Dear Lord Winston,
I am interested in your views on the availability of artificial insemination (with or without IVF) for older women without a male partner. I am a single woman in my mid forties, my menstrual cycle is still regular and hormone tests indicate I am ovulating normally. I have never ever tried to conceive and am potentially still fertile.
UK policy does not support assisted reproduction for me because statistically I am too old. Statistics reflect populations but don’t account for individual differences. I am forbidden from even attempting to conceive using my own genetic material, something I would happily pay privately for and an option not denied to women in a relationship with a male partner. My options seem to be to travel to Europe for private treatment (and probably be encouraged to take a donor egg so as not to skew commercial clinic ‘success rates’) or to risk unprotected sex with a stranger. The latter is not an option.
I accept policy thresholds need to be set somewhere for assisted reproduction but I wonder is there room for consideration of an individual’s circumstances. Is age too blunt an instrument when an individual is ostensibly still fertile?
I’m most grateful for your time and attention. N

Reply…

Dear N,

I think we may have to recognise that where health service resources are limited, treatments for non-life threatening conditions will be increasingly difficult to obtain. And frankly, if you are genuinely in your mid-forties (what age 45 or older?) your chances of conception with treatment and without intercourse are extremely slim – with artificial insemination or IVF less that 5% per cycle and with a high risk of miscarriage and a slightly increased risk of a child with a genetic defect of some kind. Added to this, in Britain due to regulatory restrictions now in place, there is a massive shortage of donor sperm and I suspect that under the NHS, there will be very little donor sperm available. Even private clinics are finding it extremely difficult to meet the demand.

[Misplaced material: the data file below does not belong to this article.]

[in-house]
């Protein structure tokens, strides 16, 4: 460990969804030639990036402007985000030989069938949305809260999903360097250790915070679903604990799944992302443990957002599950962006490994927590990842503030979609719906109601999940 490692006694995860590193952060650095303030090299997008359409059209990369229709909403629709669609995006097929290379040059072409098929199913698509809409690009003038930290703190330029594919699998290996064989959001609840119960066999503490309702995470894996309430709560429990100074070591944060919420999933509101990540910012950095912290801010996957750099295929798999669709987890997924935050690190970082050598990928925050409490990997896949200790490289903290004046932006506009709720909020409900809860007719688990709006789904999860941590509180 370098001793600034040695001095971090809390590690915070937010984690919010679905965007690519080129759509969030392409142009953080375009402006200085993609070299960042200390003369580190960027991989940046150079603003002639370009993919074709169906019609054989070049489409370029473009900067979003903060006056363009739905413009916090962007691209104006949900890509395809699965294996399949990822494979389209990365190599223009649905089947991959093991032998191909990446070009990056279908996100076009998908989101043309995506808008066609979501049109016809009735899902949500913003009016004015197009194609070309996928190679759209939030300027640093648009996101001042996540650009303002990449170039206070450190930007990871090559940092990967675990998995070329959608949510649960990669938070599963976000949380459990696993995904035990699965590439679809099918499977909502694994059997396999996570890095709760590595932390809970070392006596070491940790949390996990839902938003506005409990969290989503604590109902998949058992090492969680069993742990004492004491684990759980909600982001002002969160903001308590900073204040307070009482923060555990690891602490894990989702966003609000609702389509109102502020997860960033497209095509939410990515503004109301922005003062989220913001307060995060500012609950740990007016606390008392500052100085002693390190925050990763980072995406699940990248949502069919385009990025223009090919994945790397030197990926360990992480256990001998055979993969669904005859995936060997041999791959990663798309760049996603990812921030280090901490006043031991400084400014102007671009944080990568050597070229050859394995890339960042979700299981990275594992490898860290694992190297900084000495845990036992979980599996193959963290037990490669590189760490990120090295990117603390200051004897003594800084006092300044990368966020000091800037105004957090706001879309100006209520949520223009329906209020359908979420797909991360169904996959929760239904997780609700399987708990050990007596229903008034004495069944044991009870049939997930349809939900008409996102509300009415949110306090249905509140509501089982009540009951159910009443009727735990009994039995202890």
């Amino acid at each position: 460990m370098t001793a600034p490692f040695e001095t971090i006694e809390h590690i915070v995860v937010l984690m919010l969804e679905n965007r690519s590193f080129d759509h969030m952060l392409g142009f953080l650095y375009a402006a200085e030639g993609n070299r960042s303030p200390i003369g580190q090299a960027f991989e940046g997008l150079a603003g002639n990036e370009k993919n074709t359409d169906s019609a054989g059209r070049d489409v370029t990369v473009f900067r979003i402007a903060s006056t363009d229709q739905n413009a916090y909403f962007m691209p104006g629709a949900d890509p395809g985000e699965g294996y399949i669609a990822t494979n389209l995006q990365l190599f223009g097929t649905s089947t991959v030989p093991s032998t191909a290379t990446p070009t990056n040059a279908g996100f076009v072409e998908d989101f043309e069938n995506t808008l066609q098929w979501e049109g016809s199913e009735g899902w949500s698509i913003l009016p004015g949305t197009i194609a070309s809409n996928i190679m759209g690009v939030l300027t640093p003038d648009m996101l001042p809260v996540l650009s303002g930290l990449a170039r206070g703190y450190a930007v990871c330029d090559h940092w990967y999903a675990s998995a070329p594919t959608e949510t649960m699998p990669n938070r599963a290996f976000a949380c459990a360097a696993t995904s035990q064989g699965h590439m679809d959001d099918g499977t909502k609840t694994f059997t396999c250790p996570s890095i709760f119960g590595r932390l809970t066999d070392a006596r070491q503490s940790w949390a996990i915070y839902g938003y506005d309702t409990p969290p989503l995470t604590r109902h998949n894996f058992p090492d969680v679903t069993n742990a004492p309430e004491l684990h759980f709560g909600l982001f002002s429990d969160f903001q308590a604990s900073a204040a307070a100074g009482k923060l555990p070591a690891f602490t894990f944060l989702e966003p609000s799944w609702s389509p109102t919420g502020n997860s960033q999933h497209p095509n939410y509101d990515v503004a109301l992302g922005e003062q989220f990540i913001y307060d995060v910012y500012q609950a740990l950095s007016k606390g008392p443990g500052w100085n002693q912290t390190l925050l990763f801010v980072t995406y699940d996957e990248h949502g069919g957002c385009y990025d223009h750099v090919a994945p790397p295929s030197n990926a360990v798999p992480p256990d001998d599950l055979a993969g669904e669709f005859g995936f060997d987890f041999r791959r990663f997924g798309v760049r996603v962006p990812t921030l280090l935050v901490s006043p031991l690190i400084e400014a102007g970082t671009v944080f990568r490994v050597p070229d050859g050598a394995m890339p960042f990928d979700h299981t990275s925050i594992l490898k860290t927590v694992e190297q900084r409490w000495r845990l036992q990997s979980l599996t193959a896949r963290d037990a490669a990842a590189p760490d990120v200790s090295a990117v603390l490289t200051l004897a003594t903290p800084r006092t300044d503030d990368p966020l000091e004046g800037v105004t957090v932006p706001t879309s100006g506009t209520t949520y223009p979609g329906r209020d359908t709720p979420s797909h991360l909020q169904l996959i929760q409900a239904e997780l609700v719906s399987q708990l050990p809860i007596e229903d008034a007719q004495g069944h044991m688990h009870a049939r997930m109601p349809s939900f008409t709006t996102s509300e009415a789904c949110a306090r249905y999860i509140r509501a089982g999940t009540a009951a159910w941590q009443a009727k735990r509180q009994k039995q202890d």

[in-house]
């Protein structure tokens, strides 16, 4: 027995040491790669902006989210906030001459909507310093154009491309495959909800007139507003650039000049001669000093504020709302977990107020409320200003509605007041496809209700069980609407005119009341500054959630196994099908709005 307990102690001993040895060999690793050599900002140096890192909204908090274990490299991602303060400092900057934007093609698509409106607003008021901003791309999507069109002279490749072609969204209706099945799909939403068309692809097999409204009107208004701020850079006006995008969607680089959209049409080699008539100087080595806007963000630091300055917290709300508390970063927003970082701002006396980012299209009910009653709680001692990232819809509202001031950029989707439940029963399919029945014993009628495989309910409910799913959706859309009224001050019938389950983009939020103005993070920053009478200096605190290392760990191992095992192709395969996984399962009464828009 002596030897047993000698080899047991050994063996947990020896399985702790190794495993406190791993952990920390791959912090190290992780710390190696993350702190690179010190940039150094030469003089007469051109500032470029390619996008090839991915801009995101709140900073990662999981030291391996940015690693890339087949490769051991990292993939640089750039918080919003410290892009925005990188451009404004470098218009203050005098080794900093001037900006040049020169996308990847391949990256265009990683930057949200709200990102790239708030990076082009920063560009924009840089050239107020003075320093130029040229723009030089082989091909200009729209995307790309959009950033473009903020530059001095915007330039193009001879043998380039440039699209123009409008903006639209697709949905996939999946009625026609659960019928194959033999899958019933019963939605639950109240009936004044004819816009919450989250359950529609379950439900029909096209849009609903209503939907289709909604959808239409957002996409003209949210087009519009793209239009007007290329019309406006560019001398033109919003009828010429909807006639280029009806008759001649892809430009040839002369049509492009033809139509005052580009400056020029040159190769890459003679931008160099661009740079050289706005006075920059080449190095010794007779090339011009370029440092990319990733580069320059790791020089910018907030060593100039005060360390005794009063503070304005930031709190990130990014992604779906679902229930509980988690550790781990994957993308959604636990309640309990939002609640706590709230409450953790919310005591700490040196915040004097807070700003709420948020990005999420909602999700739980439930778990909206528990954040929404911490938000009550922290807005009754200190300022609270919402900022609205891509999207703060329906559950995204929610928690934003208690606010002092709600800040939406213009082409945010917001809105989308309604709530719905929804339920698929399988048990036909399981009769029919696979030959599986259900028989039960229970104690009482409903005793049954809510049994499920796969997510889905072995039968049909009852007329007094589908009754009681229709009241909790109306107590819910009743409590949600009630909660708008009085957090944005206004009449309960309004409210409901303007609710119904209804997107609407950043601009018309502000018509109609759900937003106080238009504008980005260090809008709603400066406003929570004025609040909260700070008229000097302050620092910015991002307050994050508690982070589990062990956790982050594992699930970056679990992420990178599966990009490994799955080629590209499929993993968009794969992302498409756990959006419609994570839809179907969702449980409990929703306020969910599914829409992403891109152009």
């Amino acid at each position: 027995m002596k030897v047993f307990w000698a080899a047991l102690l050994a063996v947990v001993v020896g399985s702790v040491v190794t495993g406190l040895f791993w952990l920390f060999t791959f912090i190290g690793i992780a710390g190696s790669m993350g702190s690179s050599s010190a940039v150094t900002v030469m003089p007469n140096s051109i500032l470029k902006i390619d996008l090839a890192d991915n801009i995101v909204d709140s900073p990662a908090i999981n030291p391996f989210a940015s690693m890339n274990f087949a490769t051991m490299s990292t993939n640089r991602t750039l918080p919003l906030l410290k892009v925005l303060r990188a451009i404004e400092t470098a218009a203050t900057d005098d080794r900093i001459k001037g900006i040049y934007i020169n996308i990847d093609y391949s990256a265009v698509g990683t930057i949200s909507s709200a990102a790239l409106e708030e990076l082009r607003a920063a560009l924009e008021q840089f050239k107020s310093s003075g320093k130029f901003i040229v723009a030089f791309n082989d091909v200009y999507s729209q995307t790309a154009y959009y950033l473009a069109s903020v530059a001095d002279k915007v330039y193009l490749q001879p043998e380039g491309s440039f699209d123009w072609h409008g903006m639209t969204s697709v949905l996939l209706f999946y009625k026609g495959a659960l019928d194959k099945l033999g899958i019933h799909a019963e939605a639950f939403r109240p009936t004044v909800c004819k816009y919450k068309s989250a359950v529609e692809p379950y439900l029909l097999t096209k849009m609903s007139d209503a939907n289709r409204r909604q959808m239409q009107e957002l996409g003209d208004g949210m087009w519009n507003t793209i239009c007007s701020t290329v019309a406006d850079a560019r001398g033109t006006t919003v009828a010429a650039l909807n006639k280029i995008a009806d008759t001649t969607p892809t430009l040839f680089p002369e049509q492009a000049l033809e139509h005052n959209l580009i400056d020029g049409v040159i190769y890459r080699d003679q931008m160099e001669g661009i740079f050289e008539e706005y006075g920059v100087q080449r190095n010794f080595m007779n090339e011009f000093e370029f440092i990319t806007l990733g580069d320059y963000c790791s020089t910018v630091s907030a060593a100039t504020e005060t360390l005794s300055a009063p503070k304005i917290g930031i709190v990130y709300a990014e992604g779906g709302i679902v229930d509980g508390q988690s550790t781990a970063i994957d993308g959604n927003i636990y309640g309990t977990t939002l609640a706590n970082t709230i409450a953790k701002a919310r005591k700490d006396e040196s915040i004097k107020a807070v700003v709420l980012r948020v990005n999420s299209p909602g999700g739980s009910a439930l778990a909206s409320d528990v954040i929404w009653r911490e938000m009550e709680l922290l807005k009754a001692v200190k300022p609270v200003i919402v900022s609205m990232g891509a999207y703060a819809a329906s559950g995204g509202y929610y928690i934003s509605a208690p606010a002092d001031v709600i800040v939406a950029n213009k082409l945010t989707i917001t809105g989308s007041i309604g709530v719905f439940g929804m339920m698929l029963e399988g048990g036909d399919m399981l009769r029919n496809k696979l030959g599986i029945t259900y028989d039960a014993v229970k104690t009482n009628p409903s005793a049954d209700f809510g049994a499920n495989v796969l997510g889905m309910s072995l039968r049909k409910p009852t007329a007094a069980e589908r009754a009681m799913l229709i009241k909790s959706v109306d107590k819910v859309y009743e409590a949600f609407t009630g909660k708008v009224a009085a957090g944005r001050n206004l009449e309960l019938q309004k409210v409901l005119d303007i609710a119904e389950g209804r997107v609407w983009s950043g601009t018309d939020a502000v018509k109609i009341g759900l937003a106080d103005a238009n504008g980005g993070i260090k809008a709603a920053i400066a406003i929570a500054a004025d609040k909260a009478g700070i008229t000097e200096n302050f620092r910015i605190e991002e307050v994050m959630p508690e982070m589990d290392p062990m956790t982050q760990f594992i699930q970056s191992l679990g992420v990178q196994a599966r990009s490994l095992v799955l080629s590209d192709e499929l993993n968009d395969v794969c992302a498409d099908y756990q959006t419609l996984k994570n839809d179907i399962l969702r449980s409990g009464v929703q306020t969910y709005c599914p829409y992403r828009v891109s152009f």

Of course there must be room for consideration of an individual’s circumstances and I also agree statistics reflect populations not individuals, But what makes you believe that you are outside the normal curve? The vast majority of women continue to ovulate till 50 plus are having normal periods, but in general they do not produce eggs which are capable of giving rise to a healthy pregnancy. The mean age of menopause in Britain is 52 and the mean age for cessation of fertility ten years earlier, probably around 42.

I am sorry not to be more hopeful and positive, but I think what I have written reflects something often very difficult to accept.

My best wishes
Robert Winston

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